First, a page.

The puppies, nine boys and two girls, are just a week old and could fit in the palm of a hand.
Their eyes remained shut as of Wednesday morning as they squealed and whimpered (as puppies do) with Copper standing nearby.
Robert Lenzo with the SRCSO K9 unit explains how these pups will be trained to be just like mom.
“Right now, the intent is we’re going to keep one that we’re going to raise up into our tracking program,” said Lenzo.
The rest of the puppies, Lenzo said, will go through preliminary training with the sheriff’s office, before being donated to other law enforcement agencies as a tracking dogs.
Lenzo said bloodhounds are known for their good sense of smell, which comes in handy when fighting crime and tracking down missing people.
“These dogs — their instincts are to use their nose for smell and really the only thing we do for them is train them what to use that smell for,” Lenzo said.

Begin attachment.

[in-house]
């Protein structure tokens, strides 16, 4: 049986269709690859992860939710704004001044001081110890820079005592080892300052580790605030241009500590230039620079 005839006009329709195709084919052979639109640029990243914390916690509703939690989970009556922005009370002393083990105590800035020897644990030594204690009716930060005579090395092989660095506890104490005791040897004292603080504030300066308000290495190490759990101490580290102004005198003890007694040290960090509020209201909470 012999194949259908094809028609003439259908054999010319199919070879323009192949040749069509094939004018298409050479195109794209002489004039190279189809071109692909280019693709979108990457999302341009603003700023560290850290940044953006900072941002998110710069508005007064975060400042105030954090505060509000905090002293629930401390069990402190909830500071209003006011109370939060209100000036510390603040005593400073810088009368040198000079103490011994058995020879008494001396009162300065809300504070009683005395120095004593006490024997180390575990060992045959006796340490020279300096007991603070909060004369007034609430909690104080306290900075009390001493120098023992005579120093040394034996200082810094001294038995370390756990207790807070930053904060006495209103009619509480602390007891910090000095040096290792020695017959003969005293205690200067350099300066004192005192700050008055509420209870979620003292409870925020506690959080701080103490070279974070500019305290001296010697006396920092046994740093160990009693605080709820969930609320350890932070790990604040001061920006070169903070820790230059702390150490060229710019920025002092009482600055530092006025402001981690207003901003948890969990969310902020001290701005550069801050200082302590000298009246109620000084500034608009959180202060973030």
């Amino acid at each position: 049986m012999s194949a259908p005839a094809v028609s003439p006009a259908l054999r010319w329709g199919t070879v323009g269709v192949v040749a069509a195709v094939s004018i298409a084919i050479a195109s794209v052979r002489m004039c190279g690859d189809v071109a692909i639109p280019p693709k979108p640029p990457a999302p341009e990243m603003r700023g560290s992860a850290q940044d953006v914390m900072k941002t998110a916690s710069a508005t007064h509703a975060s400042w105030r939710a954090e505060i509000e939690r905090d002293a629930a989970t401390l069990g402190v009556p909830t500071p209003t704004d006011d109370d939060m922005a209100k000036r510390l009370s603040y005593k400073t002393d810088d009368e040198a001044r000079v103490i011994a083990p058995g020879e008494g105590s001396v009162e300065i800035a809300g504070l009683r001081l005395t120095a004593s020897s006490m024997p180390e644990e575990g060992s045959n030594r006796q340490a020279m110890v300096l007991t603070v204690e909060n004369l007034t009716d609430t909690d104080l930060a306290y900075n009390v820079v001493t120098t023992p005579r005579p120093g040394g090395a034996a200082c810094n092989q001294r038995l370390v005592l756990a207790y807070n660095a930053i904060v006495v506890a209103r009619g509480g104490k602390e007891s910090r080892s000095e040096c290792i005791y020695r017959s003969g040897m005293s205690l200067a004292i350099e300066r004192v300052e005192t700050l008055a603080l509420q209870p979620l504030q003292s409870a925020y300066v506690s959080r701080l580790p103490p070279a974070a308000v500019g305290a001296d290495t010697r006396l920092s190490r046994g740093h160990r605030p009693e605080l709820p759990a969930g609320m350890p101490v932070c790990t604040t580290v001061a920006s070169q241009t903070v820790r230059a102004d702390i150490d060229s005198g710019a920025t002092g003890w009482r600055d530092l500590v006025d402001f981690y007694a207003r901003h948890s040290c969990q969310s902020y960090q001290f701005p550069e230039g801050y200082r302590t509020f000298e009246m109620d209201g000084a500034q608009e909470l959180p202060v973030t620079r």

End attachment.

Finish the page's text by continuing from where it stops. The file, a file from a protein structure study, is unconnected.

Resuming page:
Before mom duty, Copper served as the primary tracking K-9 at the SRCSO and has found criminals and helped saved lives.
“In 2019, she found an autistic boy in Pace and without her, he probably would have been in pretty big trouble back in the woods where we found him,” Lenzo said.
The SRCSO says if Copper’s puppies are anything like their mom, wherever they go, their agencies will be in a good shape.
“She is a wonderful mom. We have been so proud,” Lenzo said. “This is her first litter. She knows instinctively how to take care of those babies. She’s doing an outstanding job with them.”
A decision will be made at a later time on where exactly the puppies will go.
The SRCSO says in the near future, it could ask for the public’s help in naming the puppy they keep.